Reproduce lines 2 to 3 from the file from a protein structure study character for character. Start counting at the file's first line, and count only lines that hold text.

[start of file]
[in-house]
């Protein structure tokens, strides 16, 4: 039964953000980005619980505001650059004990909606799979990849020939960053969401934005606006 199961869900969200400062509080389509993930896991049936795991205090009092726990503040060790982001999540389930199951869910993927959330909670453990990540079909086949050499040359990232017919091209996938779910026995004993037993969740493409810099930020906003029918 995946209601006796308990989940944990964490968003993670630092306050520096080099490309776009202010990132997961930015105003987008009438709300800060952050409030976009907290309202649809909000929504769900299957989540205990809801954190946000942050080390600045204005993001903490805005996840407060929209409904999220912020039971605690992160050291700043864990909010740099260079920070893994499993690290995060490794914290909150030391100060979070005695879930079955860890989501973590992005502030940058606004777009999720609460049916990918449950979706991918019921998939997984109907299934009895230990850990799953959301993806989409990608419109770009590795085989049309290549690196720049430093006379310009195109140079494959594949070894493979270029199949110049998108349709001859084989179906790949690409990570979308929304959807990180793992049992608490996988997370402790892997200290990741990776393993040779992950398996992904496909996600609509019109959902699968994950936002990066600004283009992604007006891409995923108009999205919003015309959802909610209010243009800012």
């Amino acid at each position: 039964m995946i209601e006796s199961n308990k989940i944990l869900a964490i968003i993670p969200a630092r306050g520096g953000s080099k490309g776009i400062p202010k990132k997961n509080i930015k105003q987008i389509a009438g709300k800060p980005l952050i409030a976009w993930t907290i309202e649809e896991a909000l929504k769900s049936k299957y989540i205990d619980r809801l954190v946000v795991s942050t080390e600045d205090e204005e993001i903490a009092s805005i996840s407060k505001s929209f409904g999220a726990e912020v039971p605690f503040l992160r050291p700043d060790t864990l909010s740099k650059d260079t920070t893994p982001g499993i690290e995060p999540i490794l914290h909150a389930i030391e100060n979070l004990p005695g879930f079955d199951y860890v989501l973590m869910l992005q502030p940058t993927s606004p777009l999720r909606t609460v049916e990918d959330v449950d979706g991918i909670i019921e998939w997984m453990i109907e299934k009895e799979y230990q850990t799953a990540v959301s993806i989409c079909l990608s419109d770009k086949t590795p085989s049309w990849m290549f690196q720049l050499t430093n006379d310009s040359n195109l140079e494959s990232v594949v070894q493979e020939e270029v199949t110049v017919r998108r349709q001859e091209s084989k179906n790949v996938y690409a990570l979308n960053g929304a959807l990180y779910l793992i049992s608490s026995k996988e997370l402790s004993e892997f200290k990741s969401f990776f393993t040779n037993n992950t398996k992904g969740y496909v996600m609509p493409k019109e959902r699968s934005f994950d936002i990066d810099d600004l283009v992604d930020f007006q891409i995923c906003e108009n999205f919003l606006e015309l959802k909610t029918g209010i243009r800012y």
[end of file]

């Protein structure tokens, strides 16, 4: 039964953000980005619980505001650059004990909606799979990849020939960053969401934005606006 199961869900969200400062509080389509993930896991049936795991205090009092726990503040060790982001999540389930199951869910993927959330909670453990990540079909086949050499040359990232017919091209996938779910026995004993037993969740493409810099930020906003029918 995946209601006796308990989940944990964490968003993670630092306050520096080099490309776009202010990132997961930015105003987008009438709300800060952050409030976009907290309202649809909000929504769900299957989540205990809801954190946000942050080390600045204005993001903490805005996840407060929209409904999220912020039971605690992160050291700043864990909010740099260079920070893994499993690290995060490794914290909150030391100060979070005695879930079955860890989501973590992005502030940058606004777009999720609460049916990918449950979706991918019921998939997984109907299934009895230990850990799953959301993806989409990608419109770009590795085989049309290549690196720049430093006379310009195109140079494959594949070894493979270029199949110049998108349709001859084989179906790949690409990570979308929304959807990180793992049992608490996988997370402790892997200290990741990776393993040779992950398996992904496909996600609509019109959902699968994950936002990066600004283009992604007006891409995923108009999205919003015309959802909610209010243009800012």
């Amino acid at each position: 039964m995946i209601e006796s199961n308990k989940i944990l869900a964490i968003i993670p969200a630092r306050g520096g953000s080099k490309g776009i400062p202010k990132k997961n509080i930015k105003q987008i389509a009438g709300k800060p980005l952050i409030a976009w993930t907290i309202e649809e896991a909000l929504k769900s049936k299957y989540i205990d619980r809801l954190v946000v795991s942050t080390e600045d205090e204005e993001i903490a009092s805005i996840s407060k505001s929209f409904g999220a726990e912020v039971p605690f503040l992160r050291p700043d060790t864990l909010s740099k650059d260079t920070t893994p982001g499993i690290e995060p999540i490794l914290h909150a389930i030391e100060n979070l004990p005695g879930f079955d199951y860890v989501l973590m869910l992005q502030p940058t993927s606004p777009l999720r909606t609460v049916e990918d959330v449950d979706g991918i909670i019921e998939w997984m453990i109907e299934k009895e799979y230990q850990t799953a990540v959301s993806i989409c079909l990608s419109d770009k086949t590795p085989s049309w990849m290549f690196q720049l050499t430093n006379d310009s040359n195109l140079e494959s990232v594949v070894q493979e020939e270029v199949t110049v017919r998108r349709q001859e091209s084989k179906n790949v996938y690409a990570l979308n960053g929304a959807l990180y779910l793992i049992s608490s026995k996988e997370l402790s004993e892997f200290k990741s969401f990776f393993t040779n037993n992950t398996k992904g969740y496909v996600m609509p493409k019109e959902r699968s934005f994950d936002i990066d810099d600004l283009v992604d930020f007006q891409i995923c906003e108009n999205f919003l606006e015309l959802k909610t029918g209010i243009r800012y």